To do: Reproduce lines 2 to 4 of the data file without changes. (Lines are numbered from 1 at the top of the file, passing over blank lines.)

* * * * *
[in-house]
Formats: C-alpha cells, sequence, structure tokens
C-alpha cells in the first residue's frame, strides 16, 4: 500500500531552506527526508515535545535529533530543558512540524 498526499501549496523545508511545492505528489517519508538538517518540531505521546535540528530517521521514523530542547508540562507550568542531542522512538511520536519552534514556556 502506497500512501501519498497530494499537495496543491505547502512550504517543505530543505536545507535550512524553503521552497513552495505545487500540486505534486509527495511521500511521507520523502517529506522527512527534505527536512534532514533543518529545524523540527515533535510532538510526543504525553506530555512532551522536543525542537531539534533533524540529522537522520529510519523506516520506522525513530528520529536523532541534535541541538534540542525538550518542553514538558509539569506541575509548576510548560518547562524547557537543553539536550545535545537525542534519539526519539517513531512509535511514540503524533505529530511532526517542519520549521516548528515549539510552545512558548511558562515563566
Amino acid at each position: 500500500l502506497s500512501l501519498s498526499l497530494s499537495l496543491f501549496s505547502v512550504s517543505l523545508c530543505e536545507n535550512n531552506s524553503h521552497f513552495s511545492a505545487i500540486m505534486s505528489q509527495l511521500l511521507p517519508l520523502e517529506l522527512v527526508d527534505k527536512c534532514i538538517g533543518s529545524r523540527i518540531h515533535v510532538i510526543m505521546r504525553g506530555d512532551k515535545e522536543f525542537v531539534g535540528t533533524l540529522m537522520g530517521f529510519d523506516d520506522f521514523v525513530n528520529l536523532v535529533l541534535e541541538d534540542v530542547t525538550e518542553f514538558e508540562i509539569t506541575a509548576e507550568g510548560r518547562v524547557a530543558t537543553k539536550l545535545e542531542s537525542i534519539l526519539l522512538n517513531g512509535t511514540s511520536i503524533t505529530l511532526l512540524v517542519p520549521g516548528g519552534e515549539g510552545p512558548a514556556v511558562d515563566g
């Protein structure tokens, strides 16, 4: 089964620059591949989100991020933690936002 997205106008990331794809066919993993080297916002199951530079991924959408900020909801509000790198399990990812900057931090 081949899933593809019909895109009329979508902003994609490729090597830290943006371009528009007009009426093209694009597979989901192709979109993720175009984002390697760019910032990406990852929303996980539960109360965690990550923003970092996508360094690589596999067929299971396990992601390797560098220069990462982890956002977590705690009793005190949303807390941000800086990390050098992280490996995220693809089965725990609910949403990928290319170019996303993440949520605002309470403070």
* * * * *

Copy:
Formats: C-alpha cells, sequence, structure tokens
C-alpha cells in the first residue's frame, strides 16, 4: 500500500531552506527526508515535545535529533530543558512540524 498526499501549496523545508511545492505528489517519508538538517518540531505521546535540528530517521521514523530542547508540562507550568542531542522512538511520536519552534514556556 502506497500512501501519498497530494499537495496543491505547502512550504517543505530543505536545507535550512524553503521552497513552495505545487500540486505534486509527495511521500511521507520523502517529506522527512527534505527536512534532514533543518529545524523540527515533535510532538510526543504525553506530555512532551522536543525542537531539534533533524540529522537522520529510519523506516520506522525513530528520529536523532541534535541541538534540542525538550518542553514538558509539569506541575509548576510548560518547562524547557537543553539536550545535545537525542534519539526519539517513531512509535511514540503524533505529530511532526517542519520549521516548528515549539510552545512558548511558562515563566
Amino acid at each position: 500500500l502506497s500512501l501519498s498526499l497530494s499537495l496543491f501549496s505547502v512550504s517543505l523545508c530543505e536545507n535550512n531552506s524553503h521552497f513552495s511545492a505545487i500540486m505534486s505528489q509527495l511521500l511521507p517519508l520523502e517529506l522527512v527526508d527534505k527536512c534532514i538538517g533543518s529545524r523540527i518540531h515533535v510532538i510526543m505521546r504525553g506530555d512532551k515535545e522536543f525542537v531539534g535540528t533533524l540529522m537522520g530517521f529510519d523506516d520506522f521514523v525513530n528520529l536523532v535529533l541534535e541541538d534540542v530542547t525538550e518542553f514538558e508540562i509539569t506541575a509548576e507550568g510548560r518547562v524547557a530543558t537543553k539536550l545535545e542531542s537525542i534519539l526519539l522512538n517513531g512509535t511514540s511520536i503524533t505529530l511532526l512540524v517542519p520549521g516548528g519552534e515549539g510552545p512558548a514556556v511558562d515563566g